The Closer Look: Creativity Starts with Examination

 

Bad news/good news.

You’re not necessarily being creative if

•   You’re doing something with “flair.”

•   You’re being unorthodox.

•   You used glitter.

•   You’re painting a painting.

Meanwhile, you might be doing something extremely creative if

•   Your solution is simple.

•   You’ve only made a slight change.

•   You’re repairing a fence.

When we want to enhance our own creativity, it’s easy to think: “I need more creativity in my life! I need to start scrapbooking!” or, “I need to get the easel out of the attic!” Worse, many people think, “I’m no good at art. I’ll never be creative.” Good news, though: the creative process is about finding fresh and effective solutions to problems or making new connections between ideas in every discipline, whether you’re a roofing contractor, philosopher, personal trainer, or musician. Creative ideas don’t land on your shoulder like a feather from above; you can find them.The creative process is very much like critical thinking, and it’s all learnable: the very first step of both skills is cultivating the habit of examination.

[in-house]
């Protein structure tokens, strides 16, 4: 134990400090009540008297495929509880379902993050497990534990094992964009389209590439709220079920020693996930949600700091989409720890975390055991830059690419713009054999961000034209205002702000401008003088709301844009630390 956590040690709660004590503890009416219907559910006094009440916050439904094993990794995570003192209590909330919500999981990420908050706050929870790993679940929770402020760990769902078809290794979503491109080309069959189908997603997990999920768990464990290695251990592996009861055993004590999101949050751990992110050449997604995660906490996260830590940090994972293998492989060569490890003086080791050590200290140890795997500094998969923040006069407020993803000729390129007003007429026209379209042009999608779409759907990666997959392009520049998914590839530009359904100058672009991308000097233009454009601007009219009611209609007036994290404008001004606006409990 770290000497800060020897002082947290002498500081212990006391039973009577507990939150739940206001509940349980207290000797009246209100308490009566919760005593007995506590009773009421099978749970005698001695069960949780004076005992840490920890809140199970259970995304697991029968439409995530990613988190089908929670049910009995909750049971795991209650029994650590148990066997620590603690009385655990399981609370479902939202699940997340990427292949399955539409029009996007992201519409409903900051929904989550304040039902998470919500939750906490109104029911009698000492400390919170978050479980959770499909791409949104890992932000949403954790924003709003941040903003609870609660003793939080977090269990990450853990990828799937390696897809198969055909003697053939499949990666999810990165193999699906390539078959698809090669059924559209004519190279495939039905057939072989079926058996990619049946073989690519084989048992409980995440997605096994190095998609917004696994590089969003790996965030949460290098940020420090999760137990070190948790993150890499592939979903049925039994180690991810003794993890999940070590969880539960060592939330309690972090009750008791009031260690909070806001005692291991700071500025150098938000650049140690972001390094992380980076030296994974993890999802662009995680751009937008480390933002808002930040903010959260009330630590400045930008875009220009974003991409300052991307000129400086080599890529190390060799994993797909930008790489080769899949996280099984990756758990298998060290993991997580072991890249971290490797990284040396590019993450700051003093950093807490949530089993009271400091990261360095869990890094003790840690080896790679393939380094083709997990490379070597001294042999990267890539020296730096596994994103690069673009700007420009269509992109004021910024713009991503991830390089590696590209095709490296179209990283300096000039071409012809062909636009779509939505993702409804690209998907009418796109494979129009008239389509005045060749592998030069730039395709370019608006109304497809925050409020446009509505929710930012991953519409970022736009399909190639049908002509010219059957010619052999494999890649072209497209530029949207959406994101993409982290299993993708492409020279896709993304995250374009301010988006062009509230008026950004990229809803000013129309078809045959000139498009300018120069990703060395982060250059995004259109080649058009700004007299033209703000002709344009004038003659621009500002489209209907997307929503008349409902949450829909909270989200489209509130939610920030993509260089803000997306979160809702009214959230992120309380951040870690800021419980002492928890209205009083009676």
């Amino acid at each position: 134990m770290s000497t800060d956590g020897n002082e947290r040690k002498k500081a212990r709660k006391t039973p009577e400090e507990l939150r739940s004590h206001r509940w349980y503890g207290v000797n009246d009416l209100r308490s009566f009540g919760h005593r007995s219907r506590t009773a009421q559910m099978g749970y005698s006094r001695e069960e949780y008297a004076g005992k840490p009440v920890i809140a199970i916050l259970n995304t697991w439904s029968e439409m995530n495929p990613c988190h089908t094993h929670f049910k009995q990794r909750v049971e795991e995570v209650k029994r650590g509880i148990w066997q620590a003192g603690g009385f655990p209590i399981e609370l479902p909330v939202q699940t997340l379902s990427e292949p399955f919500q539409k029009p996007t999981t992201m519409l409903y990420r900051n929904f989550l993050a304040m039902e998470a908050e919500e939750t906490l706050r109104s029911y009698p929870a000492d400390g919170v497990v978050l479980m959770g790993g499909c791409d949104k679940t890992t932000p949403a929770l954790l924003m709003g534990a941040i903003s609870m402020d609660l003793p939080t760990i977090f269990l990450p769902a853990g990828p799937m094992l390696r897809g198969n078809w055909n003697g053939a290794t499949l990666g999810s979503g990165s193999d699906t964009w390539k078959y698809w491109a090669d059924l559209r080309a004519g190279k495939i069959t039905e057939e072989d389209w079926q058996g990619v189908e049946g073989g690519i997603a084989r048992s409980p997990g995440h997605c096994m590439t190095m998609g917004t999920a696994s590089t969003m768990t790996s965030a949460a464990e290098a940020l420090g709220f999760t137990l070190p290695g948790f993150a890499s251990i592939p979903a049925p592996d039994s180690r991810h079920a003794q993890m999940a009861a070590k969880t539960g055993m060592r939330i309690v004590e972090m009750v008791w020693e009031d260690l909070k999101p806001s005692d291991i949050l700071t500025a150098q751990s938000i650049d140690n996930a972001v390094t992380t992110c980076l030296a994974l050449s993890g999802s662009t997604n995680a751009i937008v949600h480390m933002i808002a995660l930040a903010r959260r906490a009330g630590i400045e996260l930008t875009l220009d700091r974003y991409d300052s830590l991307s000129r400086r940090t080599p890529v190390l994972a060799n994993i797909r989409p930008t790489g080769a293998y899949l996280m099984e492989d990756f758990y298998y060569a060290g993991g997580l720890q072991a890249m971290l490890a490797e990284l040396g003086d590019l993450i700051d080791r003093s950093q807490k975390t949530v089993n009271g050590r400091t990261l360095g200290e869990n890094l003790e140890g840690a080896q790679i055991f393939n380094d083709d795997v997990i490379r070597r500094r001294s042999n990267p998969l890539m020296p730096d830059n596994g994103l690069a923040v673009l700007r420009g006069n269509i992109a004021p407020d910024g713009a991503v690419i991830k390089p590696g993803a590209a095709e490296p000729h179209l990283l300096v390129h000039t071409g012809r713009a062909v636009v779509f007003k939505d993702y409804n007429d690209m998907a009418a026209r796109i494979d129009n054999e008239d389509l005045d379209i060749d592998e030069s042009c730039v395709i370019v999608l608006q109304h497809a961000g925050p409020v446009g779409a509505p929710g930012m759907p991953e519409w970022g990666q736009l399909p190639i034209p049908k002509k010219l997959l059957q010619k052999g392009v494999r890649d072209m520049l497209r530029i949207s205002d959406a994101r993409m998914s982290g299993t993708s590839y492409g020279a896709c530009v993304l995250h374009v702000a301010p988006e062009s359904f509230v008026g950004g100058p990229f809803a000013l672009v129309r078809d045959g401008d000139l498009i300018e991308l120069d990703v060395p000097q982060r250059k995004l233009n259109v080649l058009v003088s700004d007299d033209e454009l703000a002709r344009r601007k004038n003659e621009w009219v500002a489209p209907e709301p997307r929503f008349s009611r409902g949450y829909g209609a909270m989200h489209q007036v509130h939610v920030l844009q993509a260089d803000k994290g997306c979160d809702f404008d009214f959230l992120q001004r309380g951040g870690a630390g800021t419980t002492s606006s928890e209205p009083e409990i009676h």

Close Reading

Our television-and-internet, scan-don’t-read culture isn’t helping your ability to examine things carefully. If anything, it’s helping you to break the habit of paying prolonged attention.To get good at creativity, you're going to have to cultivate the ability to pay attention to details. We talk about “close reading” frequently in literature, art history, and architectural criticism—it’s the process of looking at a single work incredibly carefully. Imagine looking at a few hundred words of a novel and examining it for context, tone, literary references, structure, intent, etc. In a way, for the moment, we treat those few hundred words as more valuable and with more intensity than the entire novel itself.We treat details of problems with the same level of regard and intensity when we’re being creative.

Creativity is hinged on a cultivated ability to examine the components of any problem or information set. A close reading of all the details of a situation is what ultimately yields the creative connection that offers a solution or new insight. If an element of a problem were a strand of hair, the best creative thinkers wouldn’t just dismiss it; they zoom in and see something shaped like a pipe….and then zoom in even further and see layers of overlapping scales around that pipe. Are you dismissing seemingly ho-hum details, those seemingly single strands that are actually made up of thousands of layers, and missing the ultimate creative connection you’re seeking? If you want to begin thinking creatively, don’t focus on creativity. Focus on examination.

Elizabeth KingComment